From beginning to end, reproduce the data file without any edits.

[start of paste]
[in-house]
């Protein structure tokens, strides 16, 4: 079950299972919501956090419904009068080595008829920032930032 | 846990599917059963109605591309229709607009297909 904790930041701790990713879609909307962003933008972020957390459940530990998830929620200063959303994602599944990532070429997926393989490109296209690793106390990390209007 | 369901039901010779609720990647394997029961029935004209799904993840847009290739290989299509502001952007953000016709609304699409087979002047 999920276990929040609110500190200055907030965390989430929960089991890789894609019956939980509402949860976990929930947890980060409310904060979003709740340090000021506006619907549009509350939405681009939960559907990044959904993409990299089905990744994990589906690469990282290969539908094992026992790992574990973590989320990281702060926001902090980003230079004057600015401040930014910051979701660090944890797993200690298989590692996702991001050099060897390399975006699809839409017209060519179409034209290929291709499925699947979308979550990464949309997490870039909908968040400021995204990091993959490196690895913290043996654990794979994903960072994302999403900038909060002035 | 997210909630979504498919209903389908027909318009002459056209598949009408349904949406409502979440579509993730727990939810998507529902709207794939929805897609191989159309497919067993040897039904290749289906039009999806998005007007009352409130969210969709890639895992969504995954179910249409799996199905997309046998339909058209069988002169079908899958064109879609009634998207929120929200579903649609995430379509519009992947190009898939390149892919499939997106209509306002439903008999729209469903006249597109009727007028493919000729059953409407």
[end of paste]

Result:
[in-house]
């Protein structure tokens, strides 16, 4: 079950299972919501956090419904009068080595008829920032930032 | 846990599917059963109605591309229709607009297909 904790930041701790990713879609909307962003933008972020957390459940530990998830929620200063959303994602599944990532070429997926393989490109296209690793106390990390209007 | 369901039901010779609720990647394997029961029935004209799904993840847009290739290989299509502001952007953000016709609304699409087979002047 999920276990929040609110500190200055907030965390989430929960089991890789894609019956939980509402949860976990929930947890980060409310904060979003709740340090000021506006619907549009509350939405681009939960559907990044959904993409990299089905990744994990589906690469990282290969539908094992026992790992574990973590989320990281702060926001902090980003230079004057600015401040930014910051979701660090944890797993200690298989590692996702991001050099060897390399975006699809839409017209060519179409034209290929291709499925699947979308979550990464949309997490870039909908968040400021995204990091993959490196690895913290043996654990794979994903960072994302999403900038909060002035 | 997210909630979504498919209903389908027909318009002459056209598949009408349904949406409502979440579509993730727990939810998507529902709207794939929805897609191989159309497919067993040897039904290749289906039009999806998005007007009352409130969210969709890639895992969504995954179910249409799996199905997309046998339909058209069988002169079908899958064109879609009634998207929120929200579903649609995430379509519009992947190009898939390149892919499939997106209509306002439903008999729209469903006249597109009727007028493919000729059953409407």